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Movie review 'Dharam Sankat Mein': Earnest, but clichéd

Published Apr 10, 2015, 1:12 am IST
Updated Mar 29, 2019, 12:02 pm IST
While the story line is interesting, the treatment given to the film is a little amateur

Director: Fuwad Khan

Cast: Paresh Rawal, Naseeruddin Shah, Annu Kapoor


Ratings: 2.5 stars

It is impossible to not draw parallels between Dharam Sankat Mein and Oh My God. The former is the official remake of British comedy The Infidel and the latter, an adaptation of a Gujarati play Kanji Virudh Kanji. Both the films have Paresh Rawal playing an atheist, forced to follow religion by society, who eventually goes on to unmask fraudulent religious babas. But if you liked OMG, you may feel a little underwhelmed this time around. Fuwad Khan, the director of DSM hasn’t been able to pull off a satire as smoothly as Umesh Shukla, but his attempt at exposing religious extremism may have been a bolder one given that the story is set in Ahmedabad, known to have had its share of communal tension over the past few years. The dialogues mince no words when it comes to making some pointed remarks about religious stereotypes. That it stars the city’s BJP MP Paresh Rawal as the main lead, only adds to the plot, albeit off screen more than on it.


The story revolves around Dharampal (Paresh Rawal), an Ahemdavadi Hindu Brahmin who wears his sacred thread with as much pride as he downs his scotch or occasionally eats chicken. He finds out at the age of fifty that he is adopted, and was originally born into a Muslim family. But that is not his biggest quandary — it is to convince a certain Imam that he is a devout Muslim, so that he’ll be allowed to see his dying biological father. This, apart from winning over his son’s to-be in-laws who are followers of a certain Neelanand Baba (Naseeruddin Shah). Hence, an otherwise indifferent Dharampal finds himself bending backwards to soak in as much Islam and Neelanand brand of religion as he can, to please those around him. He learns his Urdu pronunciations from a Muslim neighbour (Annu Kapoor) over a drink while Hindu lessons pour in from a certain pujari deployed by the family. Like a kid studying for his exams at the last minute after wiling away the entire year, Dharampal finds himself overwhelmed by the portion of life lessons he’s confronted with. How he grapples with two extreme identities is endearing and Paresh Rawal, the veteran that he is, lends the character a very affable quality. “Dharam koi bhi ho, topi zarur pehnate hai,” he says mocking the very fanatics he is trying to please. How he half-heartedly, yet whole-heartedly tries to understand the nuances of the religions he was born into and brought up in, makes for an entertaining effort.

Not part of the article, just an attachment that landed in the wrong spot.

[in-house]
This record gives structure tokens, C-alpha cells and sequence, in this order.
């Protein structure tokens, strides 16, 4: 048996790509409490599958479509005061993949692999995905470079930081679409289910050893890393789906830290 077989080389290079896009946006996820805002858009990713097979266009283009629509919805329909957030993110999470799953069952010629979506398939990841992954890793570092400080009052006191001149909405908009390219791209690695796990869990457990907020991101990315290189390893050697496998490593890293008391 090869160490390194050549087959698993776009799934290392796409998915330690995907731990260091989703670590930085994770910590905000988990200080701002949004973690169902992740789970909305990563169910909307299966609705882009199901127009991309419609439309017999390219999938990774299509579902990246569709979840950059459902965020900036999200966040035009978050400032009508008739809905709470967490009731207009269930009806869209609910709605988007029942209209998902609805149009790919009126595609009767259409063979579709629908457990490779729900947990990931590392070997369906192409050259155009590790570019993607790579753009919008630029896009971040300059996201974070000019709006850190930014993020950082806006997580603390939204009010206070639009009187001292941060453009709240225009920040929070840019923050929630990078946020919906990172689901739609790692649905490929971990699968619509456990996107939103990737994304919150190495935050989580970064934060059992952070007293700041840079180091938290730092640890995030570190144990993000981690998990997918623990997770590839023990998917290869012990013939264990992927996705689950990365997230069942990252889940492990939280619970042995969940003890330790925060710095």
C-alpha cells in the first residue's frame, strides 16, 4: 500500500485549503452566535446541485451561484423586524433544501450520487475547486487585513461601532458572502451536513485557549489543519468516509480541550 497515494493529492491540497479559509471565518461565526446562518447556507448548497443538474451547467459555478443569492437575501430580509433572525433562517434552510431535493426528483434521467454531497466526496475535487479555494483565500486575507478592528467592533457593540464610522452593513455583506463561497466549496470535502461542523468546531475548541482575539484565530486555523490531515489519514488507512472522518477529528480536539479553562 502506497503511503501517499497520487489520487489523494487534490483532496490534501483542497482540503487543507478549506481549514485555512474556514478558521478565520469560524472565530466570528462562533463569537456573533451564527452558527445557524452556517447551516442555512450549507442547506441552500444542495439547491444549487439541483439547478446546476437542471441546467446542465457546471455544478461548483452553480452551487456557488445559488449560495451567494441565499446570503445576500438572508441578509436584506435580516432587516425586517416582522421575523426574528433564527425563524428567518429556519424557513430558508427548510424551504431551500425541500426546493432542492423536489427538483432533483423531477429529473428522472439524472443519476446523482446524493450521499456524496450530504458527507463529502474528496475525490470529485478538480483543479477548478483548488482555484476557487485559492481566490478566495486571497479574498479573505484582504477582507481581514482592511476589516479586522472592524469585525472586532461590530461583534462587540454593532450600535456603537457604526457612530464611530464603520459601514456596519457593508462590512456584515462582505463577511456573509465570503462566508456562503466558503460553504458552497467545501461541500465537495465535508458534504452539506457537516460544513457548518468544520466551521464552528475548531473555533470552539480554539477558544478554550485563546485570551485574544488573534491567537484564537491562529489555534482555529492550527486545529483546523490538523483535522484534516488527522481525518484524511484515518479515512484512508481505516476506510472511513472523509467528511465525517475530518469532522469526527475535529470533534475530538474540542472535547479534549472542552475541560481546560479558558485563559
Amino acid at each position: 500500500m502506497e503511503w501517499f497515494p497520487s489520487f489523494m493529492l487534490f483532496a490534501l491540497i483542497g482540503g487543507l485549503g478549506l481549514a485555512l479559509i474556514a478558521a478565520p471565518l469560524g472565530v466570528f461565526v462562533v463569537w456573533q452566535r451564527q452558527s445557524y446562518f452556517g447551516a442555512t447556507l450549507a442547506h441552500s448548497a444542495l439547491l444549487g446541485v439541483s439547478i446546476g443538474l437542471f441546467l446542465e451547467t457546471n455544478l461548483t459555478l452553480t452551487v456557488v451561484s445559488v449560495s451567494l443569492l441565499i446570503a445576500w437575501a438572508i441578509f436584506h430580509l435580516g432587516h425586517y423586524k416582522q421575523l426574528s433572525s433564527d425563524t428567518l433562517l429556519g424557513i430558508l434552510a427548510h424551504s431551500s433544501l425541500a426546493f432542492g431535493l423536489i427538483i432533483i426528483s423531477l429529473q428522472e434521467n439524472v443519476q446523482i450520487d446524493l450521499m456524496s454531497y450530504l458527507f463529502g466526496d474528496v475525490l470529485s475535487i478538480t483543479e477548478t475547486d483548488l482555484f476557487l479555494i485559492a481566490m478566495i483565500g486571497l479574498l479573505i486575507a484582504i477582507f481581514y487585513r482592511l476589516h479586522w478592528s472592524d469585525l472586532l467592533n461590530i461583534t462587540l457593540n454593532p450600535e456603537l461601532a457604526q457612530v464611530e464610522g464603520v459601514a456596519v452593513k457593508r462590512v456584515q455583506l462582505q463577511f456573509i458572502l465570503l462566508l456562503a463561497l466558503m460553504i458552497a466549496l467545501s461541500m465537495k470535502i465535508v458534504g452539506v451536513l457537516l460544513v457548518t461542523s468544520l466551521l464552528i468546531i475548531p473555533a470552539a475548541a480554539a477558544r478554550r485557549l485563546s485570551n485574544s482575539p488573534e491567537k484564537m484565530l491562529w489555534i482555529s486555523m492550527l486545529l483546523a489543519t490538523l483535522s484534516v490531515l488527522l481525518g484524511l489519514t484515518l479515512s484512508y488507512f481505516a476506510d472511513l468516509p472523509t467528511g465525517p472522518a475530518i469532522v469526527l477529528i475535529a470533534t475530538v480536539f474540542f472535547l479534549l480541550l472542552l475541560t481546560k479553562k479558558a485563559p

Standing by his side through the ordeal is Muslim neighbor and lawyer Annu Kapoor. The second most prominent character in the film, Annu helps his friend take a crash course in Islam, stressing on the ‘Kh’ from the epiglottis among other things. Played flawlessly, the character points out some uncomfortable facts and acts as the voice of the ‘minority’. 

The third most important character is Baba Neelanand (played by Naseer) who enters a satsang on a super bike wearing loud, flashy costumes, sporting facial hair that could endorse a shampoo brand. The rock star baba avatar could well remind you of some off screen, self-proclaimed god men in no subtle terms.


The film overall takes a light-hearted look at a grim reality ruled by religion and raises some very pertinent questions. While the story line is interesting and the film boasts of some very good actors, the treatment given to the film is a little amateur. It resorts to clichés and a very caricaturish style of filmmaking that you’d associate with a not-so-well written Indian television sitcom. The comedy isn’t exactly smooth and rides on the performances and face values of the veterans who are part of the cast because nobody apart from the three main men, makes an impression.


However, a bold attempt and some very good performances by the lead cast may make it worth your while.